The Algona Upper Des Moines from Algona, Iowa on May 18, 1898 · Page 2
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The Algona Upper Des Moines from Algona, Iowa · Page 2

Algona, Iowa
Issue Date:
Wednesday, May 18, 1898
Page 2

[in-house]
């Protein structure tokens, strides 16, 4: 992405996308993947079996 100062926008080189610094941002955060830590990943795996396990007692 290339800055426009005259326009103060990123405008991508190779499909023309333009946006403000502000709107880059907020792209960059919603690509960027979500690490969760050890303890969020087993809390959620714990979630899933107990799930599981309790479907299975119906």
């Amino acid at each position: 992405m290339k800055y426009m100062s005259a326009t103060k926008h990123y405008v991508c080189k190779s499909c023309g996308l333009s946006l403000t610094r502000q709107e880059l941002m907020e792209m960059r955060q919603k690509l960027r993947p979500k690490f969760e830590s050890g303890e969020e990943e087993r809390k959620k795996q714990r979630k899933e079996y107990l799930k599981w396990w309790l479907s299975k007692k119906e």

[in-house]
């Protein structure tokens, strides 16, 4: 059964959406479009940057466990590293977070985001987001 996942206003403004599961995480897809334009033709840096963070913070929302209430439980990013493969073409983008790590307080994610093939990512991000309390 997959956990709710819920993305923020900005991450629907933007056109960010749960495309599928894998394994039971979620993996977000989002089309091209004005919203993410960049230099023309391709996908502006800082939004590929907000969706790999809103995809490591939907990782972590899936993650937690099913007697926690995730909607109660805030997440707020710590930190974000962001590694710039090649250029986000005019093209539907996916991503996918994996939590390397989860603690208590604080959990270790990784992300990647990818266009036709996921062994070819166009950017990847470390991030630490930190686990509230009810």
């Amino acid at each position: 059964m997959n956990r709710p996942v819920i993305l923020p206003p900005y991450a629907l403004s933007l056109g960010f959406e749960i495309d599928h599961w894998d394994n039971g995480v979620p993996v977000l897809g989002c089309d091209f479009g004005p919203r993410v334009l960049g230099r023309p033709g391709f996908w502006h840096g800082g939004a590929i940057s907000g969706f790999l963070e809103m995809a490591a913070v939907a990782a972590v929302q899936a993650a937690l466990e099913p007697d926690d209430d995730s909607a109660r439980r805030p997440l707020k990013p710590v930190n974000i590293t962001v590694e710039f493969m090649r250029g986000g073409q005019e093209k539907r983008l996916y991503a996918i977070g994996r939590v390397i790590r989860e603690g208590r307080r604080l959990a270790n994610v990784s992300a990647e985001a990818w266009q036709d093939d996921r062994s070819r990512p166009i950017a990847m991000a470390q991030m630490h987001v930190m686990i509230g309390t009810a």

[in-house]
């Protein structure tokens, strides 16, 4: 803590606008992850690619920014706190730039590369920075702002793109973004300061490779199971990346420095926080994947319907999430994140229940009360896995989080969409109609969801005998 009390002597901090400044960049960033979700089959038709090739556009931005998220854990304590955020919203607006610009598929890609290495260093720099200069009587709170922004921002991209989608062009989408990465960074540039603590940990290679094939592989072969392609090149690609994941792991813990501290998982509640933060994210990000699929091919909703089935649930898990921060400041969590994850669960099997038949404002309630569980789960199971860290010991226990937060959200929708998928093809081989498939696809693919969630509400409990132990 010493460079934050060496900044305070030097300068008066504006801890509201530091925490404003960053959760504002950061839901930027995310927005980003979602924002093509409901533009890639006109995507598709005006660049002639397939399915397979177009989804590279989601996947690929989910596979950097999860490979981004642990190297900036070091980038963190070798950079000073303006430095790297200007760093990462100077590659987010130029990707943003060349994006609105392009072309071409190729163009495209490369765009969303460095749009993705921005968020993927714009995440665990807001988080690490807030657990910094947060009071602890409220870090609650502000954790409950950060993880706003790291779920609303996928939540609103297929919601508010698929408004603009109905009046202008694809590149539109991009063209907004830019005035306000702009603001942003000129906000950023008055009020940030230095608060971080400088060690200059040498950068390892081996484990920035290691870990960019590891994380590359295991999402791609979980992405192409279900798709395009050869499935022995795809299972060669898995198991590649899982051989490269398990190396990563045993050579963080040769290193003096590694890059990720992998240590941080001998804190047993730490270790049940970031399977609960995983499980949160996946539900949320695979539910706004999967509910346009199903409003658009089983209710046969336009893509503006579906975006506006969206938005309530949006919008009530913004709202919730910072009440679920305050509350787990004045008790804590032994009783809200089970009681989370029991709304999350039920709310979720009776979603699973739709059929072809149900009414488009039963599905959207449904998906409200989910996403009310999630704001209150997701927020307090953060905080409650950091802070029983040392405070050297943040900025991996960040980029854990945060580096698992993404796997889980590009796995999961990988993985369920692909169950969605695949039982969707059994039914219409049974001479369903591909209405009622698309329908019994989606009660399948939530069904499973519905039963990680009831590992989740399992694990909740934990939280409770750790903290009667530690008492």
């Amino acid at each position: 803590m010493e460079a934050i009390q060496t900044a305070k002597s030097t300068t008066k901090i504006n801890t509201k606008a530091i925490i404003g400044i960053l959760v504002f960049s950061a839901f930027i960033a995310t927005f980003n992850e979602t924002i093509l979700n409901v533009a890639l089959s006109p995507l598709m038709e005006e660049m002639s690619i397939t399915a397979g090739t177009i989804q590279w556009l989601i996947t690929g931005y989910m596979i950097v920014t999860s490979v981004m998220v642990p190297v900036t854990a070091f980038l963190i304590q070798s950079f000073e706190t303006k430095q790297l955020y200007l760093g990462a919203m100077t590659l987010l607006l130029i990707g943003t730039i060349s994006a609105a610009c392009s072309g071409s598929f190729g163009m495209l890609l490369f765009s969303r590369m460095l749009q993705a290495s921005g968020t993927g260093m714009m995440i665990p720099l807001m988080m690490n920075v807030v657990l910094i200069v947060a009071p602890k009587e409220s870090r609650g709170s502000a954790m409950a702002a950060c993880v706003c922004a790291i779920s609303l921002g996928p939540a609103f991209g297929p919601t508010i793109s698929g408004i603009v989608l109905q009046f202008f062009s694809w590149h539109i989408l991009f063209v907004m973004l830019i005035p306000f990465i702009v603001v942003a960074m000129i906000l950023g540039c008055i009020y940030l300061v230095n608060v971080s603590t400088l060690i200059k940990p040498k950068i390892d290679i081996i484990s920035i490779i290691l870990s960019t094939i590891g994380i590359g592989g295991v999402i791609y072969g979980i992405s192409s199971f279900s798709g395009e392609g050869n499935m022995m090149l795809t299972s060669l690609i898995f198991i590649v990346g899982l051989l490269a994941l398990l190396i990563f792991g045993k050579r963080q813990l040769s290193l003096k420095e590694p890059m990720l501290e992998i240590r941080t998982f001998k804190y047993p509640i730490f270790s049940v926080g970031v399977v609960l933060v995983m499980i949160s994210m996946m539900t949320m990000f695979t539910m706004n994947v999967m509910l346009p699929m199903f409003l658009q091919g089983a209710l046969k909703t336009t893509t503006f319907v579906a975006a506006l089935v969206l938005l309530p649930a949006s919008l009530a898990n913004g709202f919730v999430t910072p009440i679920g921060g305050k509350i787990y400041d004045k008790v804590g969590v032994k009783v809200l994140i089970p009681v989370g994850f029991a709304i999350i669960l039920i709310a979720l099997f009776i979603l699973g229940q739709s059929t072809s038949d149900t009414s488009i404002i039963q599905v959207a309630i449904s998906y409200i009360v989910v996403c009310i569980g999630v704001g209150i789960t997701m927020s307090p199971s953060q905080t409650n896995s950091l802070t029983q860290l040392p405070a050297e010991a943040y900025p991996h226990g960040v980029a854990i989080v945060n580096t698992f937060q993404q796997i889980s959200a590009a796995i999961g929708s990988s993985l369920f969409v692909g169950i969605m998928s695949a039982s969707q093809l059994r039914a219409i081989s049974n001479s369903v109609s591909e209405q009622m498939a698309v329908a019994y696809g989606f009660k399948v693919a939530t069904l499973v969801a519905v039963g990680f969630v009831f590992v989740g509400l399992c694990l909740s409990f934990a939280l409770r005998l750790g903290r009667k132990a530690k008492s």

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UPPER D158 MOmBS: ALGONA, IOWA WEBNgSDAY MAY 18.. 1808. THE ifS -IN IOWA M. RtfcOELMAN CO. FAILS. Biff Millinery House of ties Moines In the ttnnds ot a nocclvtr. fifes MoiSES,Ma;,f lin—TheM. Riegel- taan coinpahyj wholesalers of millinery goods, has gone into the hands of a receiver. Shortly before the order of court was made appointing the receiver, chattel mortgages were given preferred creditors to the extent of 140,140. To Des Moines business circles the announcement of the-failure of this old house came as a genuine surprise. But comparatively few knew that the firm was in straightened circumstances and by far the greater anmber believed it was in excellent condition, enjoying a big business and making money. Mr. Kiegelman estimates that the assets of the firm will amount to about $200,000, while the liabilities will probably reach $00/000 in addition to those already secured. Slow collections' are given as the cause of the embarrassment. APPLICATION MUST ATTACH. Decision of tlio Iowa Supreme Court In Important Life Cases. DES MOINES, May 13.—A decision handed down by the supreme court of .Iowa says that nn exact copy of the application must be attached to every life insurance policy. Failure to attach such copy does not void the policy, but precludes the company from pleading falsity of the application in any action. The decision rendered was in the case of Wesley M. Johnson vs. the DCS Moines Life Insurance Company, appellant, from Lee district. An exact or true copy of an application is denned in the decision as "more than a merely substantial copy and yet not a true likeness or facsimile, but so exact and accurate that upon comparison it can be said to be a true copy without resorting to construction." IOWA IS PROSPEROUS. Statement of State and Savings Banks the Proof. DES MOINES, May 15.—The auditor of state has issiied a statement showing the conditions of state and savings banks in Iowa and giving some interesting figures for comparison. The tables show that the past year has been a prosperous one for the people of Iowa. Since June 30, 1897, the deposits in the banks of these two classes in the state have increased over $12,000,000, and to show that the increase is still being continued, comparison is made with the condition of banks January 0 of this year, showing that in five months the increase in deposits has been $5,340,764.49. The statement shows the combined condition of 171 savings and 200 state banks at the close of business April D. SECOND ORDERED OUT. Governor Sliaw ISCUCB OIHclal Order to Second Regiment. DES MOINES, May 13 — Adjutant General Byers, directed by Governor Shaw, issued an official military order to the effect that the Second regiment of Iowa National Guardsmen, under command of Col. D. V. Jackson, has been selected as the regiment to comply with the order from Washington asking for a regiment at the earliest possible convenience. The order states that hereafter the Second regiment will be known as the Fiftieth Iowa volunteer infantry. _ For Murderous Assault. BOONE, May 14. — The jury before which the two Ogtlen men, Smith and Wilkius, have been on trial in the district court, returned a verdict finding the defendants not guilty. The two men were accused of assaulting Thos. Kelliher about March .8 at Ogtlen. They were arrested and arraigned on the charge of assault with intent to commit murder. Nearly a hundred witnesses were examined. Two other men, Perham and Chamberlain, were arrested at the time the offense was said to have occurred. They were immediately placed on trial, and on entering a plea of guilty were given ten years each in the penitentiary. Verdict Against Street Kallway. PKS MOISKS, May 13. — A verdict was returned by the jury in Judge Holmes' court in the damage case of Mrs, E. J. Root vs. Des Moines Street Railway Company for $4, 350 in favor of plaintiff. The amount sued for was $13,000 for a personal injury sustained by her while attempting to alight from a car of defendant company on the University avenue line, being thrown violently to the pavement on account of the sudden starting up of the car. Notlili)£ I4kc it Kjioivii llofure, DUBUQUE, May 13, — A prominent lumberman who has just returned from the upper country reports an unprecedented condition of affairs. All the tributaries are so low that it is impossible to get out the logs. Unless heavy rains raise the streams the sawmills jyill have to shut down. Nothing like it was ever known before. l Attotuptf Suicide. BOONE, May 13. — Emma Allen, a /oupg woman who was serving a thirty day sentence for being an inmate of a d|}y house, p,ttempt.ed suicide in the city Jail by swallowing 1 corrosive gu.WiwftJp tablets. The act was discovered at once anil prompt medical eiUvnce saved her life, although her »»d throat were terribly burned. , companion who was with her tried fWt lier swallowing the poison, er efforts wevfi un& va iliug, They released and the uufortianate is being cswj for jtt the house of STILL CHAMPION. Won the Sclimeifter tropliy and Broke World's Record. t)E9 MOINES, May 13.—Charles W. Budd, of Des iloines, is still a champ* ion. He won-the famous Schtaelzer Arms Company cup, a $500 trophy representing the world's championship in inanimate target events with reverse pulls, and in winning the trophy incidentally broke the world's record by getting a score of 90 out of a possible 100. The record was previously held by J. W. Sexton, of Leavenworth, and was SO out of 100. BISHOP PERRY IS STRICKEN. Ills Condition Is Precarious and His Recovery Donljlf til. DUBUQUE.May 12.—Rt. Rev. William Stevens Perry, bishop of the Protestant Episcopal Church of Iowa, was stricken with paralysis yesterday while at dinner, and is in a very precarious condition. He came here last Saturday to administer the right of confirmation and was the guest of Judson Dcmming. It is thought he will not recover. PERRY IS DEAD. Esplscopal Bishop of Iowa Passed Away at Duunqnc. DuBt'QUE, May 14.—The Right Reverend Win. S. Perry, Episcopal bishop for the diocese of Iowa, died here yesterday as the result of a stroke of paralysis Wednesday. He was one of the best known prelates of America. Iowa Diocese May Be Split. Sioux CITY, May 15.—Lending Episcopalians here think Bishop Perry's death will be followed by the early division of the Iowa diocese, with Sioux City as the sent of the new see. The plan has been agitated every year for a long time, but was invariably killed by the bishop's opposition. Dean George II. Cornell, of Sioux City, is a candidate for bishop and Sioux City for the seat of the new diocese. Serious Fire at AVeldon. WELDON, May 14.—Fire broke out in the photograph gallery of S. G. McKee, and before the flames could be subdued property to the value of §20,000 was destroyed. Almost a dozen firms were burned out. IOWA CONDENSED. The town of Clare, in Webster county, is very much excited over the find of a six-foot vein of coal that has been located in the heart of the town at a depth estimated to be between 230 and 250 feet. The vein was discovered by the contractors who arc engaged in drilling a well for the town. At Burlington recently Jacob Dill, a carpenter residing near Kingston, several miles north of Burlington, was placed in jail, having, in a quarrel,' struck Charles Hellenstahl over the head with a piece of gas pipe, iatally injuring him. Hellenstahl is dying and Dill will bo charged with murder. The question of which of the Iowa regiments should be the first to go to the front was settled by tho secretary of war a few clays ago when that official telegraphed Governor Shaw that it was his wish that the regiments bo sent separately in the order of tho seniority of colonels. Under that arrangement tho Second regiment would be the first to move, and it will depart on Monday, May 10, provided the government wants it at so early a date. Among the large batch of army nominations sent to the senate, a few days ago by President McKinlcy appear the following 1 of special interest to lowans: John A. Hull, of DCS Moines, to be judge advocate, with rank of lieutenant colonel. William B. Allison, of Dubuquc, to be assistant adjutant general with rank of captain. John A. Hull is a son of Congressman Hull, chairman of the house military committee, and William B. Allison bears the same name as his uncle, the distinguished senator. Washington dispatch: The supreme court in the case of H. Rhodes, railroad agent at Brighton, Iowa, vs. the State of Iowa, held that the Iowa law forbidding the sale of liquor in the state arfd making it a crime to transport them, is unconstitutional, as interference with interstate commerce. Rhodes, as the agent of the company, carried certain liquor that had been shipped from outside the state, to a man in Brighton, from the car in which it came to the station warehouse, about ten feet. For this he was prosecuted personally for having violated the law which prohibits tho transportation of-liquor in the state to persons not authorized to receive it. lie brought an action in the federal court to prevent the state from punishing him, on tho ground that he was only an agent of the railway company, perfecting the transportation of the original package, which it is admitted the railway company had the right to carry. Lawyers say if it had been decided against Rhodes, no railway company could have shipped liquor to persons not holding permits, because such action would subject the railway companies to all the penalties of the old prohibitory law. The decision will not, it is thought, have any other effect upon the state liquor law, though its full purport is not known. Boone dispatch: The biggest haul of burglars in this section for many years was made by the sheriff and his deputies. It is supposed that the gang was engaged in bank robbing, as an abundance of nitro-glycerine, dynamite, drills and all the paraphernalia of thy bank crackers' profession was found in their, possession; Thirteen men were urre&ted, t>ut part qf them were discharged for lack of evidence connecting them with the active operations of tho gang. The ( officers are positive that the wen captured are responsible foj- tho regent rpUbery of the postoflive at Dgden. { , \ FALL SAN JUAN Sampson Batters Down the Fortifications, Leaving the Chief City of Porto Rico at His Mercy. One American Killed; Seven Wounded—Ships Not Damaged, WASHINGTON, May 13.—At 7:30 this morning the navy department received the following from Commander Sampson, dated St. Thomas, May 12: "Portions of squadron under my command readied Situ Juan tills morning at daybreak. No armed vessels found in port. As noon ns sufficiently light I commenced attack upon batteries defending city. This attack lasted about tlirco hours and resulted In much damage to batteries and Incidentally to portion of city adjacent to batteries. Batteries replied to our fleet without material effect. One man was killed on board Ihu New York, seven slightly wounded In the squadron, No serious damage to any ships resulted. [Signed] "SAMPSON." NEW YOUK, May 14.—The Journal's special from St. Thomas says: Admiral Sampson has hammered the forts of San Juan de Porto Rico to powder. Again American marksmanship lias shown its deadly efficiency against Spanish fortiilcations. Once more victory has been won without the loss of a single American ship, San Juan is at Sampson's mercy just as Manila is at Dewey's. The American squadron arrived off the ill-fated fort just before daylight Wednesday. The flagship New York, the battleships Iowa and Indiana, the monitors Terror and Amphitrite, the cruisers Detroit and Montgomery steamed into the harbor, stripped for the fray. Word had been sent ahead that the fortifications were to be bombarded and notice to women and children, aliens and non-combatants to quit the place and seek such safety as the outlying 1 hills afforded, and out of the grey of the dawn there (lashed from the halyards of the ling- ship New York that'signal which is to make the battle with Spain memorable among the battles of mankind, "Remember the Maine." Then, the stillness was shattered by a mighty sound* The crashing thunder of a great gun broke and boomed over San Juan liar bor, reverberated among the hills and told the Antilles that Uncle Sam had begun fighting in the West Indies. It was one of the great 12-inch guns of the Iowa which had begun the bombardment. "Fighting Bob'' Evans was in his element at last, making heroic efforts to have the Spanish tongue recognized as the court language in hades. Shells struck home on the gnarled front of Castle Morro, the ancient limestone fortress which guards San Juan as its namesake stands watch and ward over Havana. The bombardment lasted three hours and the fortifications were absolutely reduced. The Hoot then steamed outside the port to await the Spanish Cape Verde Hoots, news of the coming of which had just reached Sampson. It was barely five o'clock when the cruiser Detroit led Sampson's squadron intp the harbor of San Juan. After the Iowa's opening fire, the Detroit began shelling and firing at short range. The Iowa, Indiana, New York, Terror, Amphitrite and Detroit then steamed in before the Spanish forts. Twenty or thirty guns replied. The fleet's first round was aimed too low and did little damage. In the second round, however, the American guns got a proper elevation. This round silenced Morro Fort and fired the town. The Spaniards in the fortification were driven from their guns repeatedly by the fire of the Americans before the works were finally reduced The fire from the cruiser Detroit was excellent at all times and though she went closer to the forts than the other ships, not a shot hit her. During the bombardment the torpedo boat Porter, which had been on a scouting trip after the Spanish Cape Verde fleet, arrived and daringly steamed in and began within short range of the forts The Spaniards mounted seven good guns but their marksmanship was wretched. The forts fired hundreds of shots which only hit the New York once. That shot, however, killed Seaman Frank Widemark, broke the leg of Samuel Feltman, and slightly injured three other seamen. The battleship Iowa was hit once and three men were hurt. They are Marine H. U. Merkle, broken elbow; Seamen R. C, Hill and John Mitchell, slightly hurt. These were the only casualties on the ships of the American ileet. The loss of life and damage ashore is tin- known, but it is estimated to be large. At last accounts the city had not surrendered, though it was completely at Admiral Sampson's mercy. It had .been deserted by merchants and noncombatants. The foreign consuls had followed refugees into the country and troops were reported as panic stricken. The volunteers had lied, but Governor Mtvqias stuck to his post, giving orders'and-asserting that, he would die before he would surrender. NKW YOBK, May 14.—The Associated Press report says the batteries at San Juan were not silenced, but the town in the rear probably suffered. At the end of the engagement Admiral Sampson said: "I am satisfied with the morning's work. I could have taken San Juan, but 1 have no force to hold it. 1 only wanted to administer punishment. This has been done. I came for the Spanish fleet and not for San Juan." WAR PLANS CHANGED. Cuban Invasion Mnst Await Action by Sampson. WASHINGTON, May 14.—A complete change has taken place in the offensive plans of our government. The receipt of the news from Sampson of his attack on the forts at San Juan and the news of the actual presence of the Spanish flying squadron off Martinique, only 000 miles away from Sampson, and less than 1.000 miles from Havana, caused the despatch of the Hying squadron tinder Commodore Schlcy and the delay of the army of invasion of Cuba. Departure of the military expedition from Florida to Cuba now will bo deferred until it is definitely known that the Cape Verde licet is out of the way. Orders have been issued diverting the troops on their way to the coast and sending them toChickamagua. Sampson was wired information of the whereabouts of the' Spanish fleet and Schlcy was ordered to move, supposedly to aid the blockading squadron at Ilavana BATTLE AT CIENFUEGOS. An extremely awkward man dwells in Macon county, Tennessee. He acci- dently shot a dog, and in explaining the matter to the dog-'s owner, shot him. loiter, in showing how the tragedy occurred, he shot the coroner, Ho has been liberated now for fear he will try to explain it to somebody else. A remarkable evidence of prescience, is displayed in the date of so-caJled ancient coins, which are on sale in London. They bear tho head of Julius G'sosur, anil under it the date "#. C. 48." The maker of the dies must have foreknown that the Savior was cowing exactly forty-eight yeare befpre His birth, .M.'. One American Killed and Three Probably Fatally Wounded. KEY WEST, May 10.—Amid a perfect storm of shot from Spanish rifles and batteries, the American forces cut the cables at Cicnfuegos Wednesday morning. Four determined boat crews, under command of Lieutenant Winslow and Ensign Magruder, from the cruiser Marblehead and the gunboat Nashville, put out from the ships, the coast having previously been shelled. The work of the volunteers was perilous. The cruiser Marblehead, the gunboat Nashville and the auxiliary cruiser Windom drew up a thousand yards from shore, with their guns manned for desperate duty. One cable had already been cut and the work was in progress on the other when the Spaniards in rifle-pits and a battery in an old lighthouse standing out in the bay opened fire. The warships poured in a thunderous volley, their great guns belching 1 forth massive shells into the swarms of tho enemy. The crews of the boats calmly proceeded with their desperate work and finished it, not- wi thstanding that a number had fallen, returning to the ships through a blind; ing smoke and in a heavy fire. One man, Patrick Reagan, in a Marblehead boat, was killed, and six were seriously wounded, tlirco probablj r fatally wounded. More than 1,000 infantry on shore kept up a continuous fire and the bullets from the machine guns struck the warships a hundred times, but did no great damage. After the Spaniards had boon driven from the rifle-pits, many of them took refuge in the lighthouse fortress, upon which the fire of the warships had been centered. A 4-inch shell from the Windom tore this structure to pieces, killing many and burying others in the ruins. The Spanish loss is known to have been very heavy, the warships firing hundreds of shot and shells right into their midst. It is said the arsenal was blown up and that the Spanish loss will reach nearly four hundred. Madrid Elated. MADKID, May 14.—An official dispatch from San Juan de Porto Rico says the American squadron was repulsed off Porto Rico. Although eleven warships bombarded the place, the attackers were gloriously beaten back. The Spanish batteries were armed with 0-ineh Krupp guns and were especially effective. This alleged victory of the Spaniards has aroused great enthusiasm here. HKKVITIES. Assistant Secretary Meiklejohn has chartered about thirty ships with a ca pacity of M5,000 men. They will be xised to convey troops to Cuba and the Philippines. It is announced that Major Gen eral Fitzhugh Lee will be the first military governor of Cuba. For the next two weeks he will act as the official advisor of Secretary Alger, When Ilavana is taken Lee will be sent to Cuba, and, with headquarters at Ilavana, will assinne a temporary dictatorship of the island until a re< publican and stable government c~n be established by the Cubans. A Hong- JCong cable says: Djspatche; signed by Dewey have just been scnl to Washington recommending that the surrender of Manila be demanded and a provisional government for the Philippines be established pending settlement of the war with Spain. His proposal is for a commission to take the government. He suggested that he be one of the commissioners; the gpverninent to b.pcontinued upon much the same Uno as now exists. Ho that sufficient troop? be sent him, in the event his plan js adopted, to tain order. FIRST AMERICANS KILLED Font men Rilled and Fit* Wounded In Cat-denns Harbor. Key WEST, May 13.—The first American lives were lost in the war with Spain at Cardenas Wednesday afternoon, when the gunboats Wilmington and Hudson and the torpodo boat Winslow entered the harbor and engaged the Spanish gunboats lying there. The Spanish boats were reinforced by the land batteries. The torpedo boat Winslow was disabled and Ensign Hagley and four of her crew were killed. The torpedo boat Winslow, the Wilmington and the Hudson were making observations near the harbor when tho enemy fired upon them. The Winslow was ordered to enter the harbor and attack the gunboats, of which there were four. The battle lasted thirty- five minutes. The Winslow was the main target of the enemy, and was put out of service. The other American vessels were not damaged, except that the Hudson's two ventilators were slightly scratched by flying shrapnel. The enemy's loss is slightly conjectural. One of their gunboats caught fire and the men of the Hudson think it sank. The flames spread to the barracks and swept away several small warehouses and for a time the whole water front seemed to be ablaze. The Hudson's crew also believe that two Spanish torpedo boat destroyers were disabled. SPANISH FLEET. FITTY-FIFTH CONURESS. Kanted at Curaco» Over Sunday and Took On Coal. WASHINGTON, May 14.—The Spanish fleet has been definitely located at Martinique. CURACOA, May 10.—The Spanish cruisers Muriu Teresa, Vizcaya, Almirante Oquendo and Christobal Colon and the torpedo boat destroyers Pluton and Terror, which arrived off the harbor Saturday, are still here. Only the two first named were admitted to the port. They have bought coal, provisions and medicines and will remain in port. The other warships arc outside waiting. THE WAR REVENUE MEASURE. and Democratic Amendments Adopted Bond Provision Stricken Out. WASHINGTON, May 13.—With the exception of a few administrative features, the war revenue bill is ready to report to the senate. With the assistance of Senator Jones, of Nevada, the democrats had control of the finance committee and adopted their amendments, which include a corporation tax of one-quarter of one per cent, a provision for the coinage of the seigniorage and the issuance of $150,000,000 of greenbacks. The bond provision is eliminated. DIRECT FROM ADMIRAL DEWEV Succinct Statement of the Situation at Manila. WASHINGTON, May 1C.—The folio wing dispatch was received by the navy department yesterday from Admiral Dewey: CAVITH, May 18, via HonR Konff, May 15. —Maintaining strict blockade. Reason to believe that tho robols arc hemming in the city by land, but have made no demonstration. Scarcity of provisions in Manila. Probable that tho Spanish governor will bo obliged to surren'der soon. Can take Manila at any moment. Climate hot and moist. On May 12 captured gunboat Calluo attempting to run blockade. Havo plenty of coal. One British, 0110 French, two Gorman and one Japanese vessel liore observing. (Signed) DKWEY. SPANISH MINISTRY RESIGNS. New Spanish Ministry AVhen Jformert AVill Fig-lit to \lio Utmost. 'MADiuu, May 10.- -The cabinet has resigned. It is officially denied thsit the cabinet changes arc connected with a peace movement. On the contrary, it is declared that Premier Sagasta's ministry, when the new cabinet is formed, will contimie to prosecute the war with the full resources of the country. Gusgio Expedition n Failure. KEY WEST, May 10.— The Gussie ex pedition has returned to Key West, a failure. It consisted of two companies of the First infantry, in charge of7,OOC rifles and 300,000 rounds of ammunition intended for the insurgents in the pro vince of Pinor del Rio. The insurgents failed to meet the boat, and the Spaniards repulsed several attempts of the party to Jand. Serious Defeat for Spaniards. LONDON, May 14.—According to a dispatch received from 'Havana, via Kingston, Jamaica, there has been an engagement between the Spaniards and insurgents, during which 900 of tho former were killed. The location of the battle is not mentioned in tho dispatch. lirooks Will Go To Porto life*. WASHINGTON, May 14.—Gen. UrooU" will command the Porto Pico army ot occupation, whoso immediate start depends on the result of the battle between Sampson's and the Spanish fleet. Sculey ut Charleston. CJIABLESTON, May 10,—The flying squadron, Commodore Schley commanding, was anchored off the bai yesterday, but left during the night for the south. An irritable gentleman in Vienna had so much trouble in making his wants known through the telephone to the girl at the central office that he called her a silly goose, and threatened to box her ears. She had him arrested, and the magistrate sen ten cod him to fourteen days' imprisonment. As evening-dress, made entirely of the skins of chickens, was recently worn at a ball by Madame Theo Mont- baude, a fashionable Parisian- Over 800 pieces of tanned skin were used in mukking the dress, Edmund Gillett, a noted artist, painted the precious gar- meat, adorning jt with roses, vines, etc. Washington, May 0.— The president sent, a message formally notifying congress, of the victory at Manila, and recommending an expre-sion of gratitude to Dewey, his officers and men. A resolution was afc once introduced expressing the thanks of congress and the American psoplc to the' commodore, his officers and men. This was passed. A. bill permitting Commodore Dewey to be appointed a rear admiral was also passed. The senate also passed a resolution authorizing the president to present a sword to Dewey and medals to the officers and men under him in the battle at Manila. It appropriates 810,000 for the purpose. nousts. The house passed the resolution expressing gratitude to bcwoy, his officers and men, and the bill making Dewey a reat admiral. The house also passed the senate bill authorizing the army to feed and arm Cubans. The bill providing for the organization of a volunteer engineer brigade and enlistment of 10.000 volunteers immune to tropical diseases was passed after two hours of debate. SENATE. Washington. May 10.—The senate passed the bill providing for the increased volume of work in the office of the adjutant general. A second bill passed authorized the enlistment of a volunteer signal corps. Tho house "immune" bill was passed and tho bill to readmit Mrs. Nellie Grant Sartoris to citizenship also passed. The postofflco appropriation bill, carrying over 399,000,000, passed. SENATE. Washington. May 53.—The senate discussed the railway arbitration bill. Nomination of Dewey to bo roar admiral was confirmed. HOUSE. Tho resolution passed to submit to the states a proposition to amend the constitution so as to .provide for tho election of senators by a direct vote. SEXA.TB. Washington, May 12.—The following bill, offered by Stewart, of Nevada, was passed without debate: "All disabilities imposed by the fourteenth amendment to tho constitution of the United States, upon persons on of having engaged in insurrection or rebellion against tho United States and on account of having given aid or comfort to enemies thereof, are hereby removed." The revenue bill was reported from tho finance committee. HOUSE. An important measure providing for the organization of a special line of coast defense vessels and the enlistment of men adequate to man them was passed. Tho senate bill to establish a volunteer signal corps was passed without amendment.. LOST THREE HUNDRED. Spanish Official Advices Regarding Results at Manila. MADHID, May 10.—The Liberal's Manila special of May S says: "The arsenal has surrendered and Cavite is evacuated by our troops. The Spanish losses were 300 killed and 600 wounded. The enemy suffered considerably, including an officer on the Olympia, who was killed. The Baltimore was dam- ag-ed. Oiu- shells did not burst, and all the enemy's shells burst. Dewey had a long conference with the foreign consuls. The Yankees took and burned merchant ships. Corregidor island was betrayed. A consultative assembly is discussing the horrible situation created by hunger and misery. We arc isolated by the blockade and in fear of immediate attack." NEWS FROM SAMPSON'S FLEET. Squadron Fussed Cape Huytlen Sunday Goliifr AVc-st. CAPE HAY-HEX, REPUBLIC OP HAYTI, May 10.—The United States torpedo boat Porter and the storeship Supply, which have been here waiting orders, have sailed to join Sampson's squadron. The squadron passed Cape Haytien yesterday. It is uncertain whether it will turn southward to meet the Spanish licet or go first'to Key West. Six Hundred Killed. LONDON, May 13.—The Vienna correspondent of the Daily Telegraph, describing the riots at Milan, says: "One thousand persons were arrested. Six hundred were killed and 2,000 wounded. In. one instance, twenty students were killed at the main station of the Viciiia railway line. Three hundred rioters set flre to all the railway carriages, and the military, hurrying up, unfortunately fired on the firemen, who were trying to disperse the rioters with a hose. Many of the firemen were killed. As all the printing houses in Milan refused to print the manifesto, the military government was proclaimed by cfrums and the roar of cannon." Important Iowa Inventions. IOWA PATENT OFFICK, DES MOINES, May 11.—Among the subjects of recent applications for patents prepared by us is an acetylene gas generator that may be small and used as a hand lamp or large to supply a multiplicity of burners and located wherever des'ired. The usual gas holder telescopically connected with a water tank and valves and valve gearing are dispensed with and the flow of water and gas automatically regulated by hydrostatic pressure and gas pressure. D. D. Harger, of Prairie City, is the inventor.' An apparatus for illustrating the phenomena of thunder and lightnin" mounted on a portable platform °-en° crates and stores static electricity in an artificial cloud suspended above the platform in such a manner that when a miniature building- i s placed on the platform visible zig-zag currents will leap from the cloiul and make splinters fly, as sharp reports i n imitation of thunder shock the ears of the behold?l s- ,} V .' 1)otla antl A - D - Struthers, of Des Moines. inventors. Valuable information about obtain. Ing, valuing and selling patents sent free to any address. THOS. G. A an J. RALPH OUWIQ, ' Solicitors of Patents. A New Jersey autograph fiend lately sent three albums to the American minister at London, requesting- him to induce Queen Victoria to put her sia-- nature in each of them. Ui s i ett | r closed with this announcement- "I * tlie albui « s » The term "infantry," meaning foot- soldiers, originated with the Spanish It was first; a ppu ed to the mmtarv force employed by an infanteToFybuns prince of Spam, to rescue hig father trow, the Mws. lauiei